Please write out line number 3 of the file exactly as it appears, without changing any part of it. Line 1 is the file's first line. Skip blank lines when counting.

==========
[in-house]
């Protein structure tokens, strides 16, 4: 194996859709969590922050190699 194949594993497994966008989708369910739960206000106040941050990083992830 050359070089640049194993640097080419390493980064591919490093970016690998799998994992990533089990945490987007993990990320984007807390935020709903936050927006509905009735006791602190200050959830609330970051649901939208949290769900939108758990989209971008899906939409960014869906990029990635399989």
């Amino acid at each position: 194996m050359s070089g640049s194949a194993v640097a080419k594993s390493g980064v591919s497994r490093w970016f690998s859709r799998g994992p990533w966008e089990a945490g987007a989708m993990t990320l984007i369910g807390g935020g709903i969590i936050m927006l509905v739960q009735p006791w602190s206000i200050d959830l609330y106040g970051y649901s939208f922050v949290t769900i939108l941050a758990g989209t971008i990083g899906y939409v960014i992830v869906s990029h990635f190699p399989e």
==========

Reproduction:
């Amino acid at each position: 194996m050359s070089g640049s194949a194993v640097a080419k594993s390493g980064v591919s497994r490093w970016f690998s859709r799998g994992p990533w966008e089990a945490g987007a989708m993990t990320l984007i369910g807390g935020g709903i969590i936050m927006l509905v739960q009735p006791w602190s206000i200050d959830l609330y106040g970051y649901s939208f922050v949290t769900i939108l941050a758990g989209t971008i990083g899906y939409v960014i992830v869906s990029h990635f190699p399989e």